Sark Electricity sale deadline passes
AN AGREEMENT has not been reached between Sark Electricity and Chief Pleas over the valuation of the company, despite the initial deadline having passed.
In November, Sark faced the prospect of a blackout after SEL vowed to turn off the supply.
The dispute arose when the island’s price controller ordered the firm to drop prices from 66p to 52p per unit.
SEL claimed that it would no longer be able to afford to operate and said it would turn the power off.
The company said the price reduction left it unable to make a profit.
As part of a last-minute deal to prevent the power going off, the island’s government agreed to buy the business.
Three months was given to reach a heads of terms agreement with the intention to bring a finalised agreed proposal for purchase to the Easter meeting.
Sark’s Policy & Finance deputy chairman, Conseiller William Raymond, has said the two parties were still working on finalising a deal.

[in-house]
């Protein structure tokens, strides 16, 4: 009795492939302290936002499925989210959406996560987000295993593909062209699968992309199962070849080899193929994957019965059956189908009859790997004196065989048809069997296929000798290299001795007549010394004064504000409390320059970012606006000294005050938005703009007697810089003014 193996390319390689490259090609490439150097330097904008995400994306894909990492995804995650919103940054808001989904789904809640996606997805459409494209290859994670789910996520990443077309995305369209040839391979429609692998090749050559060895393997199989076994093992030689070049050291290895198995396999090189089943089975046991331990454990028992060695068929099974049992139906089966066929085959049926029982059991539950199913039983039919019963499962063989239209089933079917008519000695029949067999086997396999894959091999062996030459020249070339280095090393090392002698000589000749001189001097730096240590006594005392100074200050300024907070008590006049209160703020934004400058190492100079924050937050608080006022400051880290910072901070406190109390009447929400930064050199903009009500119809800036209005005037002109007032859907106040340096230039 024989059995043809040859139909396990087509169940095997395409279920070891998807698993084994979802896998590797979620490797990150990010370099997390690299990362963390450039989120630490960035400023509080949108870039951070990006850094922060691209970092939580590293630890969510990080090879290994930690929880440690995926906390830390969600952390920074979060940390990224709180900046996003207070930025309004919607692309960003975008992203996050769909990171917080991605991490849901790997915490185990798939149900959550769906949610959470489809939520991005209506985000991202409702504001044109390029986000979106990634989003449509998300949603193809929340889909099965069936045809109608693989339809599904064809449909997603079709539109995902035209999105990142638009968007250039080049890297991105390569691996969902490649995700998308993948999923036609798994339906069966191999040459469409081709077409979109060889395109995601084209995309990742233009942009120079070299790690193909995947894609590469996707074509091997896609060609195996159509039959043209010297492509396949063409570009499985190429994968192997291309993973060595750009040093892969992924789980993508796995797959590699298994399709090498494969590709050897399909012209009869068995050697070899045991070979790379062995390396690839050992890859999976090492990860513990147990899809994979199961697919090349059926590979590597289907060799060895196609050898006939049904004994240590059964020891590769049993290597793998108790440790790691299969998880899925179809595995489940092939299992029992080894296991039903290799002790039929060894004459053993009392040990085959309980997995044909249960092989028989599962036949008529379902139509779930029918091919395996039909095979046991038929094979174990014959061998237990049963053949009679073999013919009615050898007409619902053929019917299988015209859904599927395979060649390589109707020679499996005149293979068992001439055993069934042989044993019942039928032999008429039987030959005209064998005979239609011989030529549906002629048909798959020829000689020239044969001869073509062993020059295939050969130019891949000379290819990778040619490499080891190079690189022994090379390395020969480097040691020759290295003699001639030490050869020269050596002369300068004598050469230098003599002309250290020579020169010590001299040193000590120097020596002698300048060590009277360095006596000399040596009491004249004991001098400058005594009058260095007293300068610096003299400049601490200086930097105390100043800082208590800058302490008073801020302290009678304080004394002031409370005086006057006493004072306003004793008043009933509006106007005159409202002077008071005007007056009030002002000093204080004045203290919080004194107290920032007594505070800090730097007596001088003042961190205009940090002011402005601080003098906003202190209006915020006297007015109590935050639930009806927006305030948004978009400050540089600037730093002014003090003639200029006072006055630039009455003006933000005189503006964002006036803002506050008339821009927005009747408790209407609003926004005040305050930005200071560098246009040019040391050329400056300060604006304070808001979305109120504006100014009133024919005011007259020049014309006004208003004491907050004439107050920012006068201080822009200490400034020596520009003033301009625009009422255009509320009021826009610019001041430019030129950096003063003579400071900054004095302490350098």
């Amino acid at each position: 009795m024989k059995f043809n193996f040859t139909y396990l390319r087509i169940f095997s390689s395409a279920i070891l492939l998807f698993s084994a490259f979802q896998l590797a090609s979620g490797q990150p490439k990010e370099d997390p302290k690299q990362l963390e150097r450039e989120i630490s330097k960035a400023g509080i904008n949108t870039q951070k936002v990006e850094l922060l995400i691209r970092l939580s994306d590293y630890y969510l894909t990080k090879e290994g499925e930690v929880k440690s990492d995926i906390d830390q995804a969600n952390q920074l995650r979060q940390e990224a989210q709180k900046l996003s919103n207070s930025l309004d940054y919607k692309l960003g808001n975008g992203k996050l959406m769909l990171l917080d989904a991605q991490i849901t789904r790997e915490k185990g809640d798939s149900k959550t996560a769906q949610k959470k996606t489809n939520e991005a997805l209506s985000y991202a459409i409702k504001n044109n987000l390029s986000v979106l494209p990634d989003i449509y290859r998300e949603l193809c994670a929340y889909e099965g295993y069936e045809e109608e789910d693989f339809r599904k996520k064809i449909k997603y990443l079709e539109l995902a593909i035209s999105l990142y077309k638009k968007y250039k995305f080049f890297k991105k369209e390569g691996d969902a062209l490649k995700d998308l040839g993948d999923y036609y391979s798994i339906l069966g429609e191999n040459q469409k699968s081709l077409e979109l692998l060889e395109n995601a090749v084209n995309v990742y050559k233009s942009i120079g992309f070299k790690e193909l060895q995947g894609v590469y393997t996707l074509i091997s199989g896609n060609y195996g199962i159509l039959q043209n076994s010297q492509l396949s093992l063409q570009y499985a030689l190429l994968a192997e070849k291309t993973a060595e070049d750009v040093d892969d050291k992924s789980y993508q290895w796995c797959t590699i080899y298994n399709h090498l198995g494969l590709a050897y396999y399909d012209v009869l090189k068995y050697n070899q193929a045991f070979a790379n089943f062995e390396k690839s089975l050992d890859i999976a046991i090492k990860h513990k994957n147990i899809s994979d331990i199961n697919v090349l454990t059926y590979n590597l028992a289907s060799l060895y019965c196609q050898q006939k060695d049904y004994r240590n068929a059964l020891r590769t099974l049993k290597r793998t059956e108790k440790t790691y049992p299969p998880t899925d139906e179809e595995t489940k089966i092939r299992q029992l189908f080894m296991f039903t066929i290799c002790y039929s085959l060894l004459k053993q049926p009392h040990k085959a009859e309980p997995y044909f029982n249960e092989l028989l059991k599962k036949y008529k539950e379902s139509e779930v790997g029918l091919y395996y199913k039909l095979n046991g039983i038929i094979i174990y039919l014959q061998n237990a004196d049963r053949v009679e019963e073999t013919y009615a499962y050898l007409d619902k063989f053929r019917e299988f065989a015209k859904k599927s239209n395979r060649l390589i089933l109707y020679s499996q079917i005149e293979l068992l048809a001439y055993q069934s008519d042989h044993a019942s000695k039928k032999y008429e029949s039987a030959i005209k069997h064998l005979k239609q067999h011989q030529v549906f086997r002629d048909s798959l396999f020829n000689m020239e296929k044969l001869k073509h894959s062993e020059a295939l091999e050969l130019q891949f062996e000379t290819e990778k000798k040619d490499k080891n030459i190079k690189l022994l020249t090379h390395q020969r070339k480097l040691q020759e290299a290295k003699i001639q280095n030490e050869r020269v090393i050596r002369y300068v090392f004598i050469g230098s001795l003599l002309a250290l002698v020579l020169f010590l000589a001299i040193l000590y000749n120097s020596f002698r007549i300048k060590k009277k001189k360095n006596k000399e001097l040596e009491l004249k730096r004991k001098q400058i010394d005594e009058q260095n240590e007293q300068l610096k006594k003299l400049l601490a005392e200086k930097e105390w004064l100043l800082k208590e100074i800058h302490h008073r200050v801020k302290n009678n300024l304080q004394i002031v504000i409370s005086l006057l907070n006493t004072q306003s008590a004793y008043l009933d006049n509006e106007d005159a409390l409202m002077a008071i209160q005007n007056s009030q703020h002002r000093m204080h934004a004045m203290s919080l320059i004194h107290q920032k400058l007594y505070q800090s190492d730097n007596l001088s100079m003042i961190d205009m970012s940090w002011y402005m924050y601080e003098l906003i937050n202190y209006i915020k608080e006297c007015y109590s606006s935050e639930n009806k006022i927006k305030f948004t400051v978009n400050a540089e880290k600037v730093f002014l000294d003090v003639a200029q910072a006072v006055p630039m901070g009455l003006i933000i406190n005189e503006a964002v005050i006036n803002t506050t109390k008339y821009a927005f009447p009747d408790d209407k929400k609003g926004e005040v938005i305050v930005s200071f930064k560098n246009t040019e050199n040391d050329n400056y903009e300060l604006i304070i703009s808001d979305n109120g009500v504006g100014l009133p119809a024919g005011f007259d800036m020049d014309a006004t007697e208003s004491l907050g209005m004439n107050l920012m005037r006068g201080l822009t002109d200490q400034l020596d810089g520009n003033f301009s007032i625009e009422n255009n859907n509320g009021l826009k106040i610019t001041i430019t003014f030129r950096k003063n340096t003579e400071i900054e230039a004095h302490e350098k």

‘Whilst we are very conscious that the time limit specified, in the settlement agreement at the end of November between Sark Electricity Ltd and the Price Control Commissioner, has expired, I can say that professional advisers acting for both SEL and Chief Pleas are working to try to agree a basis for the valuation exercise,’ he said.
In January, the owner of Sark Electricity, David Gordon-Brown, warned he was losing patience with negotiations to sell the firm to Chief Pleas, saying: ‘It’s like pushing on a piece of string.’
He was told a deal would be struck only if Chief Pleas could afford to do so.
He added that dealing with Chief Pleas committees over the previous nine years had given him a ‘very negative view’ of the Sark government.
‘We have no desire to sell the company, but it seems that selling the company is the only way to satisfy a certain element within Chief Pleas,’ he said in January.